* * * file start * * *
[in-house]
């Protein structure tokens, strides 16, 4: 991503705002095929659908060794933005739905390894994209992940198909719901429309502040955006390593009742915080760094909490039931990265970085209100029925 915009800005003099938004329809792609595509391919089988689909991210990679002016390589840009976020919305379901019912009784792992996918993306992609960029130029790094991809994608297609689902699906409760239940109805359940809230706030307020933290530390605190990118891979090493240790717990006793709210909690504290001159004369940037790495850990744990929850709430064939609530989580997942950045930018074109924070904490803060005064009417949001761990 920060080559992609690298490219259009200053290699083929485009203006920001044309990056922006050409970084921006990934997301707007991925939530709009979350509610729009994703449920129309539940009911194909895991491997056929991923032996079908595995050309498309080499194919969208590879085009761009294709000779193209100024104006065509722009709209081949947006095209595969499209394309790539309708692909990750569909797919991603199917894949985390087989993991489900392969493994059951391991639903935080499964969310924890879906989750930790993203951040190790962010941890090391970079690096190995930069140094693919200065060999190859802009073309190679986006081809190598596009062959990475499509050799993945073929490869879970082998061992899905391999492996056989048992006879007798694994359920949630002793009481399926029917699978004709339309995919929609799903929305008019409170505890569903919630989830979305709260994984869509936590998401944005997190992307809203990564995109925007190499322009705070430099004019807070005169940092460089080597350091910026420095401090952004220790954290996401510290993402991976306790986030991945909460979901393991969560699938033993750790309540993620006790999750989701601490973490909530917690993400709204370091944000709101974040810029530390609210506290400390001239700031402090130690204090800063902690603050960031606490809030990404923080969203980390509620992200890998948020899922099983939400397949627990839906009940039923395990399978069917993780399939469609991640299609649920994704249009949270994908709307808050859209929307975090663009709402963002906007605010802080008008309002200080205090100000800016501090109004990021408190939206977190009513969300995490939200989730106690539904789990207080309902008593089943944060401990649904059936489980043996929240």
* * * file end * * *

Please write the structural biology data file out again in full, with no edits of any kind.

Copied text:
[in-house]
């Protein structure tokens, strides 16, 4: 991503705002095929659908060794933005739905390894994209992940198909719901429309502040955006390593009742915080760094909490039931990265970085209100029925 915009800005003099938004329809792609595509391919089988689909991210990679002016390589840009976020919305379901019912009784792992996918993306992609960029130029790094991809994608297609689902699906409760239940109805359940809230706030307020933290530390605190990118891979090493240790717990006793709210909690504290001159004369940037790495850990744990929850709430064939609530989580997942950045930018074109924070904490803060005064009417949001761990 920060080559992609690298490219259009200053290699083929485009203006920001044309990056922006050409970084921006990934997301707007991925939530709009979350509610729009994703449920129309539940009911194909895991491997056929991923032996079908595995050309498309080499194919969208590879085009761009294709000779193209100024104006065509722009709209081949947006095209595969499209394309790539309708692909990750569909797919991603199917894949985390087989993991489900392969493994059951391991639903935080499964969310924890879906989750930790993203951040190790962010941890090391970079690096190995930069140094693919200065060999190859802009073309190679986006081809190598596009062959990475499509050799993945073929490869879970082998061992899905391999492996056989048992006879007798694994359920949630002793009481399926029917699978004709339309995919929609799903929305008019409170505890569903919630989830979305709260994984869509936590998401944005997190992307809203990564995109925007190499322009705070430099004019807070005169940092460089080597350091910026420095401090952004220790954290996401510290993402991976306790986030991945909460979901393991969560699938033993750790309540993620006790999750989701601490973490909530917690993400709204370091944000709101974040810029530390609210506290400390001239700031402090130690204090800063902690603050960031606490809030990404923080969203980390509620992200890998948020899922099983939400397949627990839906009940039923395990399978069917993780399939469609991640299609649920994704249009949270994908709307808050859209929307975090663009709402963002906007605010802080008008309002200080205090100000800016501090109004990021408190939206977190009513969300995490939200989730106690539904789990207080309902008593089943944060401990649904059936489980043996929240």